INTRODUCTION TO MOLECULAR BIOLOGY
Molecular biology is the study of biology at a molecular level. The field overlaps with other areas of biology and chemistry, particularly genetics and biochemistry. Molecular biology chiefly concerns itself with understanding the interactions between the various systems of a cell, including the interactions between DNA, RNA and protein biosynthesis and learning how these interactions are regulated.
Writing in Nature, William Astbury described molecular biology as:
"... not so much a technique as an approach, an approach from the viewpoint of the so-called basic sciences with the leading idea of searching below the large-scale manifestations of classical biology for the corresponding molecular plan. It is concerned particularly with the forms of biological molecules and is predominantly three-dimensional and structural - which does not mean, however, that it is merely a refinement of morphology - it must at the same time inquire into genesis and function."
CENTRAL DOGMA OF MOLECULAR BIOLOGY
The central dogma of molecular biology was first enunciated by Francis Crick in 1958 and re-stated in a Nature paper published in 1970. The central dogma of molecular biology deals with the detailed residue-by-residue transfer of sequential information. It states that such information cannot be transferred back from protein to either protein or nucleic acid.
In other words, "once information gets into protein, it can't flow back to nucleic acid." The dogma is a framework for understanding the transfer of sequence information between sequential information-carrying biopolymers, in the most common or general case, in living organisms.
There are 3 major classes of such biopolymers:
DNA and RNA (both nucleic acids), and protein. There are 9 conceivable direct transfers of information that can occur between these. The dogma classes these into 3 groups of 3: 3 general transfers (believed to occur normally in most cells), 3 special transfers (known to occur, but only under specific conditions in case of some viruses or in a laboratory), and 3 unknown transfers (believed to never occur). The general transfers describe the normal flow of biological information: DNA can be copied to DNA (DNA replication), DNA information can be copied into mRNA (transcription), and proteins can be synthesized using the information in mRNA as a template (translation).
GENERAL TRANSFERS OF BIOLOGICAL SEQUENTIAL INFORMATION
Table of the 3 classes of information transfer suggested by the dogma
General Special Unknown
DNA -- DNA RNA -- DNA protein -- DNA
DNA -- RNA RNA -- RNA protein -- RNA
RNA -- protein DNA -- protein protein -- protein
As the final step in the Central Dogma, to transmit the genetic information between parents and progeny, the DNA must be replicated faithfully. Replication is carried out by a complex group of proteins that unwind the super helix, unwind the double-stranded DNA helix, and, using DNA polymerase and its associated proteins, copy or replicate the master template itself so the cycle can repeat DNA -- RNA -- protein in a new generation of cells or organisms.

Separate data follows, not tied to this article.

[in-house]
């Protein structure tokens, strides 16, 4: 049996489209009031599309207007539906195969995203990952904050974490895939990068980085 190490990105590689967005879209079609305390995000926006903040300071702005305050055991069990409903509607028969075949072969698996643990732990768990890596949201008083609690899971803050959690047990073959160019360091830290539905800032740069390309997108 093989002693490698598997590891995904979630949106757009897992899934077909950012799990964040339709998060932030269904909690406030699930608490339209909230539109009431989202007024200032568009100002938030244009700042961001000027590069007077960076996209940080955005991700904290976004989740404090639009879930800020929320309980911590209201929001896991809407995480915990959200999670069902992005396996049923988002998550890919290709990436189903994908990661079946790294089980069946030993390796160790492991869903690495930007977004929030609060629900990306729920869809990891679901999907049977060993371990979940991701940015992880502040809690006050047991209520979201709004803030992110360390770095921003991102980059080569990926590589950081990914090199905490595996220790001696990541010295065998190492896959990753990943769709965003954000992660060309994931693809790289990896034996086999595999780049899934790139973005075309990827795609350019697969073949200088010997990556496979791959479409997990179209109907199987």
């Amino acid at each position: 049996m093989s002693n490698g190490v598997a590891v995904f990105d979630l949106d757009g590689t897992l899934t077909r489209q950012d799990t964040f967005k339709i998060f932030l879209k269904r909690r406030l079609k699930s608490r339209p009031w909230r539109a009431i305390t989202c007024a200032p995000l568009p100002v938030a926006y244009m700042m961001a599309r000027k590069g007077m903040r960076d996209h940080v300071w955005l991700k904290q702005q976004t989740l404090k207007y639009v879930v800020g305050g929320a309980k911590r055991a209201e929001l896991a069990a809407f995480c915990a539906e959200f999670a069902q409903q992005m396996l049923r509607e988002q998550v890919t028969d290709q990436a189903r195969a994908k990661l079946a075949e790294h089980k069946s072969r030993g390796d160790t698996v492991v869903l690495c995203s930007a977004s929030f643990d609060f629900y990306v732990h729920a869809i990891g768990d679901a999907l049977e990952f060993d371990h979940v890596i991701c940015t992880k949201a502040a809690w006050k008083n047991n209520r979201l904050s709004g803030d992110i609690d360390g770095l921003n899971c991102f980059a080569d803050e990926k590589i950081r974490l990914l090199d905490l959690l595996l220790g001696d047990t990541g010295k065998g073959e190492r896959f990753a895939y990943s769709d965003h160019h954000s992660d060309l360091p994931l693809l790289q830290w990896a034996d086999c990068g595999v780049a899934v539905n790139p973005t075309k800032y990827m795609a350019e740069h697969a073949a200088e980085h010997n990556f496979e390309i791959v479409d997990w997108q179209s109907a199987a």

TRANSCRIPTION AND TRANSLATION
Transcription is the process by which the information contained in a section of DNA is transferred to a newly assembled piece of messenger RNA (mRNA). It is facilitated by RNA polymerase and transcription factors. In eukaryote cells the primary transcript (pre-mRNA) is often processed further via alternative splicing. In this process, blocks of mRNA are cut out and rearranged, to produce different arrangements of the original sequence. Eventually, this mature mRNA finds its way to a ribosome, where it is translated. In prokaryotic cells, which have no nuclear compartment, the
Process of transcription and translation may be linked together. In eukaryotic cells, the site of transcription (the cell nucleus) is usually separated from the site of translation (the cytoplasm), so the mRNA must be transported out of the nucleus into the cytoplasm, where it can be bound by ribosomes. The mRNA is read by the ribosome as triplet codons, usually beginning with an AUG, or initiator methonine codon downstream of the ribosome binding site. Complexes of initiation factors and elongation factors bring aminoacylated transfer RNAs (tRNAs) into the ribosome-mRNA complex, matching the codon in the mRNA to the anti-codon in the tRNA, thereby adding the correct amino acid in the sequence encoding the gene. As the amino acids are linked into the growing peptide chain, they begin folding into the correct conformation. This folding continues until the nascent polypeptide chains are released from the ribosome as a mature protein. In some cases the new polypeptide chain requires additional processing to make a mature protein. The correct folding process is quite complex and may require other proteins, called chaperone proteins. Occasionally, proteins themselves can be further spliced; when this happens, the inside "discarded" section is known as an intein.
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